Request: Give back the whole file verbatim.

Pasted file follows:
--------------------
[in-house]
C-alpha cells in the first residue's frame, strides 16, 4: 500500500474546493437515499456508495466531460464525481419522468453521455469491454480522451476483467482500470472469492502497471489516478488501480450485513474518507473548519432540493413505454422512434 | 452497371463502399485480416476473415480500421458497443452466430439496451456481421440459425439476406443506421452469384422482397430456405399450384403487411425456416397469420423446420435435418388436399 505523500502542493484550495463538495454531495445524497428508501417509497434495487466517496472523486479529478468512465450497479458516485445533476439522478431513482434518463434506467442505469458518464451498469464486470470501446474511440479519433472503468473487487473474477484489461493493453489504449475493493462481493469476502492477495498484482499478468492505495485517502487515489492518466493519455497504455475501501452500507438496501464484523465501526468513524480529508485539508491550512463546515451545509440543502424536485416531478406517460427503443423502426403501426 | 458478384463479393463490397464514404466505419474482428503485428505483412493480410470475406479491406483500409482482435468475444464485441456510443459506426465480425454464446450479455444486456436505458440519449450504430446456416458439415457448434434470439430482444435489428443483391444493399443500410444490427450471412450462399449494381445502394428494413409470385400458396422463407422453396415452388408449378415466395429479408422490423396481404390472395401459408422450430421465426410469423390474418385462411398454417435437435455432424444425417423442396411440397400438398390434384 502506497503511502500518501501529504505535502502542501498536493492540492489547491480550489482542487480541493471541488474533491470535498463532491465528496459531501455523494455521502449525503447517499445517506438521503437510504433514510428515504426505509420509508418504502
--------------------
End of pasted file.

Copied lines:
[in-house]
C-alpha cells in the first residue's frame, strides 16, 4: 500500500474546493437515499456508495466531460464525481419522468453521455469491454480522451476483467482500470472469492502497471489516478488501480450485513474518507473548519432540493413505454422512434 | 452497371463502399485480416476473415480500421458497443452466430439496451456481421440459425439476406443506421452469384422482397430456405399450384403487411425456416397469420423446420435435418388436399 505523500502542493484550495463538495454531495445524497428508501417509497434495487466517496472523486479529478468512465450497479458516485445533476439522478431513482434518463434506467442505469458518464451498469464486470470501446474511440479519433472503468473487487473474477484489461493493453489504449475493493462481493469476502492477495498484482499478468492505495485517502487515489492518466493519455497504455475501501452500507438496501464484523465501526468513524480529508485539508491550512463546515451545509440543502424536485416531478406517460427503443423502426403501426 | 458478384463479393463490397464514404466505419474482428503485428505483412493480410470475406479491406483500409482482435468475444464485441456510443459506426465480425454464446450479455444486456436505458440519449450504430446456416458439415457448434434470439430482444435489428443483391444493399443500410444490427450471412450462399449494381445502394428494413409470385400458396422463407422453396415452388408449378415466395429479408422490423396481404390472395401459408422450430421465426410469423390474418385462411398454417435437435455432424444425417423442396411440397400438398390434384 502506497503511502500518501501529504505535502502542501498536493492540492489547491480550489482542487480541493471541488474533491470535498463532491465528496459531501455523494455521502449525503447517499445517506438521503437510504433514510428515504426505509420509508418504502